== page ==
Home » privacy » On Deveny, Devine and Twitter … in public!

On Deveny, Devine and Twitter … in public!

twitter_h8r By now everyone in Australia knows who Catherine Deveny is thanks to some particularly tasteless and provocative tweets during the Logies ceremony which proved the straw that broke the camels back; she was ‘dropped as a columnist for The Age after a storm of controversy’ with Editor-In-Chief, Paul Ramadge declaring that ‘the views she has expressed recently on Twitter are not in keeping with the standards we set at The Age’. Deveny defended her tweets claiming that Twitter is about “passing notes in class, but suddenly these notes are being projected into the sky and taken out of context” but this defense seems naive at best so it was hardly a surprise they The Age’s technology editor Gordon Farrer wrote a piece explaining just how public (and useful) Twitter is.

In a New Matilda piece, Jason Wilson points out that there is a lot more to the story and while many people won’t miss Deveny’s columns, the way in which she was dismissed has left a bad taste in many mouths:

Although her MO consists of antagonising people, there was something that reeked of mob justice in the way she was dismissed. Social media can be about sharing, conversation, and positive forms of activism — but they can also be a venue for a kind of outrage porn. This can be quickly satiated without effecting any lasting change, and any one of us might stir it up with an ill-advised tweet or two. There but for the Grace of God, etc.

Last week I had a chance to share some of my views on RTRFM as well, which you can listen to online here.


In this maelstrom, conservative columnist Miranda Devine wrote a rambling column which started like a sympathy-piece for Deveny, but ended with a wrap on the knuckles:

In a chaotic world of aggregators, of Google and Twitter and specialist web feeds, a newspaper is a "credible one-stop shop" of local news where all the hard choices have been made for the reader. Which is why not trashing the brand is more important than ever. Sorry, Catherine.

Devine’s position was unsurprising, but she clearly didn’t understand her own point when just a few days later she responded to criticism on Twitter by telling her critic that “you’ve had enough of rogering gerbils I see”. Devine may have realised she’d crossed a line, and deleted her tweet, only to be reminded that there is no delete button on the internet as screenshots of the exchange were rapidly circulated, but there appear to have been no reprimands for Devine (although she has spring cleaned and deleted a few more tweets, I think).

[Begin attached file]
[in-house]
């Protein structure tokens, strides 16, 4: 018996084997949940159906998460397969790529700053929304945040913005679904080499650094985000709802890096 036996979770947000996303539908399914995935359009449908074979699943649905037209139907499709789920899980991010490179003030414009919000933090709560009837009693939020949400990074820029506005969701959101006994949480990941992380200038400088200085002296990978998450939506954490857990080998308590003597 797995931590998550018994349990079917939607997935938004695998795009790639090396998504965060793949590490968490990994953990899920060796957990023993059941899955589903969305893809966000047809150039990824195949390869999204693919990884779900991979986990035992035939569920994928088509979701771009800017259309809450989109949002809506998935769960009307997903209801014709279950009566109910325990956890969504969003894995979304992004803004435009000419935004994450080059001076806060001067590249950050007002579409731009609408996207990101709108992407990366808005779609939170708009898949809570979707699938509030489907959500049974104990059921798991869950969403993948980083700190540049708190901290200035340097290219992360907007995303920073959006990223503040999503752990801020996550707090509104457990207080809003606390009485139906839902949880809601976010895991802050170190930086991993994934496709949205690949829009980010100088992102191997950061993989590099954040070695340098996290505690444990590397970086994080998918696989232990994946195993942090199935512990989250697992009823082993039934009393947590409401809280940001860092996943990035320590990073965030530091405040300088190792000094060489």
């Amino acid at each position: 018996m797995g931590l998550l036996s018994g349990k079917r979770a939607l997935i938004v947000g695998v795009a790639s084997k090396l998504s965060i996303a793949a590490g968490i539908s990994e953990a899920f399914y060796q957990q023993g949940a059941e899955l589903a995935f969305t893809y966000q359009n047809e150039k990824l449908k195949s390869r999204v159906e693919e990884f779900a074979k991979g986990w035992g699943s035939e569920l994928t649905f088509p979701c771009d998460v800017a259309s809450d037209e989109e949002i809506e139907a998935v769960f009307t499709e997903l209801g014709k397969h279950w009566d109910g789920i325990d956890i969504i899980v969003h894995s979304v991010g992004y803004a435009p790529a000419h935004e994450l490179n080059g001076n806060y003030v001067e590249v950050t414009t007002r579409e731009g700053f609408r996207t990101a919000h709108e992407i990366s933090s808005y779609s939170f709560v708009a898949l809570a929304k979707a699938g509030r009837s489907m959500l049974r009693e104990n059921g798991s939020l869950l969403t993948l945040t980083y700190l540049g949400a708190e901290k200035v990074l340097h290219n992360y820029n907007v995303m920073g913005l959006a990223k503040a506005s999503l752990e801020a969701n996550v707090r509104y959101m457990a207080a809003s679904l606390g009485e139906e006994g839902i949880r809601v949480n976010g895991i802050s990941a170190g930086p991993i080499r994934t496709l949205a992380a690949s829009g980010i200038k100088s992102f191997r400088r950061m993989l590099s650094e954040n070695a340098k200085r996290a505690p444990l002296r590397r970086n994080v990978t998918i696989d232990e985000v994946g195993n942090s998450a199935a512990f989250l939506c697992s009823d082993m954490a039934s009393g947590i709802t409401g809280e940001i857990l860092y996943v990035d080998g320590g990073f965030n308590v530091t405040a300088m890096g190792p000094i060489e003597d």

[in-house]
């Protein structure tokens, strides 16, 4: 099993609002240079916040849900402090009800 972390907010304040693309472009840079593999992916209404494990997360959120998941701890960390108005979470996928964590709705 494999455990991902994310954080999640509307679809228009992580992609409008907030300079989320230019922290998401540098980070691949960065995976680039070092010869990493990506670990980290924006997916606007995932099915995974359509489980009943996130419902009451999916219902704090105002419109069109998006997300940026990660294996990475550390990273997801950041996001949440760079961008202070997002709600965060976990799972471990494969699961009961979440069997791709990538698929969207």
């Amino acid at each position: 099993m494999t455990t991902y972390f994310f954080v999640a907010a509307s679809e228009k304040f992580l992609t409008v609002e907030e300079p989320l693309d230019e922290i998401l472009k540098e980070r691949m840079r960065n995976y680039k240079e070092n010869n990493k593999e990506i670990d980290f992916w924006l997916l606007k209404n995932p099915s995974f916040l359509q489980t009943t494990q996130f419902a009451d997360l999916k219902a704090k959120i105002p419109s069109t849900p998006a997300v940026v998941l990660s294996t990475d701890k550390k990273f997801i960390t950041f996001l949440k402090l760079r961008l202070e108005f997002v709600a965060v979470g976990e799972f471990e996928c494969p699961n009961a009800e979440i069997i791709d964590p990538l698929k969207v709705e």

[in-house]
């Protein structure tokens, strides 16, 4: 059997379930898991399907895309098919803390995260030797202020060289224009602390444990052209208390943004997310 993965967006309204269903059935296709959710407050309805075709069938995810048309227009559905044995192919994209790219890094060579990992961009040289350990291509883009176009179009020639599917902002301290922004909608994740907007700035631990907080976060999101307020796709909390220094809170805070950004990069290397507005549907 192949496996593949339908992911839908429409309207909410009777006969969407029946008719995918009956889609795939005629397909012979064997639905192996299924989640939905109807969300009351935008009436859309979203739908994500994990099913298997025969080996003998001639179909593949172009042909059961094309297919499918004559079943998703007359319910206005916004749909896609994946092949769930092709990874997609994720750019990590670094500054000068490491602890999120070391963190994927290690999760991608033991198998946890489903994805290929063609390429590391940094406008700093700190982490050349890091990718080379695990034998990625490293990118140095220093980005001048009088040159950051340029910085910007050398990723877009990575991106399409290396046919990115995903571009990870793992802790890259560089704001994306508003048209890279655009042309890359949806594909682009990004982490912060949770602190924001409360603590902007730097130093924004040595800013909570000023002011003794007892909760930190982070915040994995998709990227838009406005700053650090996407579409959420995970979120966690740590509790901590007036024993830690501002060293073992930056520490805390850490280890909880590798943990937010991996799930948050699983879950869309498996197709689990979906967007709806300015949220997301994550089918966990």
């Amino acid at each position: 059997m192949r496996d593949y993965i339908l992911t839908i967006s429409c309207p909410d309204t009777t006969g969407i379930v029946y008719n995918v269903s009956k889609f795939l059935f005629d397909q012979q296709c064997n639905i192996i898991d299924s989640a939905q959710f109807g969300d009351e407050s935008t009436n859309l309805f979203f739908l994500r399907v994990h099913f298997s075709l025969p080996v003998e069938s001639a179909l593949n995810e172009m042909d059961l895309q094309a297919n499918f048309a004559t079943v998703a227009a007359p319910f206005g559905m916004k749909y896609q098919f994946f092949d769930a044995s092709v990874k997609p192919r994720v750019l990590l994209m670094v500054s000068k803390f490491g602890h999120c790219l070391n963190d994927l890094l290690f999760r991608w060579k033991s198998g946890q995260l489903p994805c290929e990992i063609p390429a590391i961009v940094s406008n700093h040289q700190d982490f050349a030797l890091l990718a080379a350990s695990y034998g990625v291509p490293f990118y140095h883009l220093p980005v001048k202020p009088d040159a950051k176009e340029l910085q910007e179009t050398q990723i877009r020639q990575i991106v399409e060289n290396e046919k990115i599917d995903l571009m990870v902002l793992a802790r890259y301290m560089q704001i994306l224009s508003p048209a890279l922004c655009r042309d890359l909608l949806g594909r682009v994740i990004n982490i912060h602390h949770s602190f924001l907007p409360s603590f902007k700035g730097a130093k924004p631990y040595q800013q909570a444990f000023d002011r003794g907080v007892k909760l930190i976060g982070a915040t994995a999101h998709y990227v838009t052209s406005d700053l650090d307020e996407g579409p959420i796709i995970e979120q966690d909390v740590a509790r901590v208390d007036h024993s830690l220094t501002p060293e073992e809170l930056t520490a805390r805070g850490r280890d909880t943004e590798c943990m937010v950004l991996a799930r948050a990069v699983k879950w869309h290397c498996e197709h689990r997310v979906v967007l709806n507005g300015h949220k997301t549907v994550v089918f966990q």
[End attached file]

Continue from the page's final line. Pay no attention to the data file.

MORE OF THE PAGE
Last night on the ABC’s Q&A the panel touched on Deveny’s case and concluded, in a very round-about way, we need to remember that (unless you’ve got a private account) tweets are always public; in the first instance you might be talking with a smaller group, but once something is public, your readership is uncertain but is potentially very wide indeed. Jonathan Holmes probably made this point most clearly last week, noting of Deveny:

She also claimed she was taken out of context. I’m not the first to remark that Twitter has no context. Each tweet must stand alone, 140 characters max. Hard to convey irony, or amusement, or hate. Hard to convey that when you say you hope Bindi gets laid, you’re using satire "to expose celebrity raunch culture and the sexual objectification of women". Twitter is a treacherous medium. So fast, so simple, so easy to get wrong.

Thanks the ABC, Deveny has now provided the context she had in mind, and despite something of an explanation, and sort of a bit of an apology, she stands by what she wrote which, ultimately, will probably increase her stock as a comedian celebrity provocateur. For everyone else, we do need to remember that most social media is public (or can easily be copied and become public), whilst still making the most of the many uses of social media platforms like Twitter, and not just following Helen Razer and becoming a Twitter Quitter. Twitter is a powerful tool, but you should, of course, think before you tweet.

Print Friendly, PDF & Email


  1. Heh!

    I don’t know if it’s just me though Tama, but it’s becoming so easy to offend people now in this I’m-going-to-sue-you trigger happy world. Everything has to be politically correct, above board and matter of fact. I think it was unfortunate for Deveny to be fired (however, I do think she should have removed connections of her role at The Age newspaper from Twitter).. but perhaps that’s because I found some of her rants and open thoughts quite funny. She says the things that people think of but don’t dare to say. Wil Andersons tweets while at the Logies were of similar standard, but that’s okay because he’s a professional comedian? It questions who has the authority to use social media and how it serves a different purpose for different people.

    Sadly Devine didn’t lose her job. Damn.

Comments are closed.